Stoodley Pike is a hill that overlooks the town of Todmorden, West Yorkshire. It is notable for the presence of the Stoodley Pike monument at it's summit. The hill and monument give outstanding views across the Calder Valley, with it's height letting you see for miles on a clear day.
The hill stands approx. 1300 feet (400m) in the South Pennines above the villages of Mankinholes and Lumbutts, not far from Withens Clough Reservoir. The monument is what the makes the hill notable as it can be seen for quite a distance along the valley bottom and even further amongst the surrounding hills.
Stoodley Pike Monument was designed in 1854 by James Green and completed in 1856 as the Crimean War was ending. It replaced an earlier monument completed in 1815 commemorating the defeat of Napoleon, which again is thought to have replaced an even earlier monument near the site. The cause of the 1815 structures collapse is due weathering and a lightning strike, the replacement was built further away from the edge due to this. The monument was repaired in the 1890's and during this a lightning conductor was added. Considering it's exposed position and the numerous lightning strikes that have hit it, the monument is in good structural condition.
I have visited a number of times over the last 5 years and took many pictures of the monument and surrounding views, but I have initially added 13 pictures to Flickr and Clickasnap.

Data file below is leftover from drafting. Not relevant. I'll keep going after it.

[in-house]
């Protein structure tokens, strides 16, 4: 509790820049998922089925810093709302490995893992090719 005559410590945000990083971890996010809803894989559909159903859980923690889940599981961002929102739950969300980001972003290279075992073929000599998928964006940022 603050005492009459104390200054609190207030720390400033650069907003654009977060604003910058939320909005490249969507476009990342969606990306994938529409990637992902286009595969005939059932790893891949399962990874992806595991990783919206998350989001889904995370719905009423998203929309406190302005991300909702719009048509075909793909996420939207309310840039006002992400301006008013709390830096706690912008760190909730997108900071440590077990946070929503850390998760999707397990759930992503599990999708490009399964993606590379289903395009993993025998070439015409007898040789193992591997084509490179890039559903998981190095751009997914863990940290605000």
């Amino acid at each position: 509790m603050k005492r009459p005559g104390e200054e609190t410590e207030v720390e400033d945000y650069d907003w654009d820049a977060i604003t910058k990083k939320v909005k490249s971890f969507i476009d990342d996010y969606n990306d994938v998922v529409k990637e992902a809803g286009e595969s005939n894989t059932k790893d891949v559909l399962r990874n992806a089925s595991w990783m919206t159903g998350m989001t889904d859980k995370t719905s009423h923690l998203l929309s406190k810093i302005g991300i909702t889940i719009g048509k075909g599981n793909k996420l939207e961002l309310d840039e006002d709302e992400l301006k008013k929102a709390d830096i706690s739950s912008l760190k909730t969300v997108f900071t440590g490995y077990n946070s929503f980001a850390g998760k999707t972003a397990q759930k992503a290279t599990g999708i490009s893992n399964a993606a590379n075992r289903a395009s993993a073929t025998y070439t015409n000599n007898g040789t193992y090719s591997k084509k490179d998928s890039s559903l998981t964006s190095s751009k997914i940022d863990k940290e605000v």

Use the arrows to navigate the picture in my Flickr album.
The monument features a balcony area (Approx. 40ft above the ground) accessible via a internal spiral staircase of 39 steps. The steps are very dark so a torch really is needed to climb up these. A grill has been added to allow some light in to the stairs but I have always found this useless. The entrance to the stairs facers north and above it there is an faded inscription that reads as follows,
A BEACON MONUMENT
ERECTED BY PUBLIC SUBSCRIPTION
COMMENCED IN 1814 TO COMMEMORATE
THE SURRENDER OF PARIS TO THE ALLIES
AND FINISHED AFTER THE BATTLE OF
WATERLOO WHEN PEACE WAS ESTABLISHED IN 1815.
BY A STRANGE COINCIDENCE
THE PIKE FELL ON THE DAY THE RUSSIAN
AMBASSADOR LEFT LONDON BEFORE THE
DECLARATION OF WAR WITH RUSSIA IN 1854.
WAS REBUILT WHEN PEACE WAS RESTORED IN
RESTORED AND LIGHTNING CONDUCTOR FIXED IN
The following pictures are a small selection of the ones from Flickr,
Taken using a Nikon d3300 SLR camera on New Years Eve December 31st 2016 as dawn was breaking around the hill and monument.
Taken on October 13th 2013 using a Galaxy Tablet, this was the first time I visited the monument with a camera to hand and along with the visit to Lanzarote earlier that year is probably what sparked a bit of a photography interest in me.
Taken on November 19th 2016 using a Nikon d3300 SLR on the walk up to the pike.
Taken on December 31st 2016 using a Nikon d3300 SLR camera looking south from the balcony of the monument as the sun was breaking.
There are still a number of pictures to post taken at and around the monument, I will add an additional post when I have added to my Flickr and Clickasnap photo streams.
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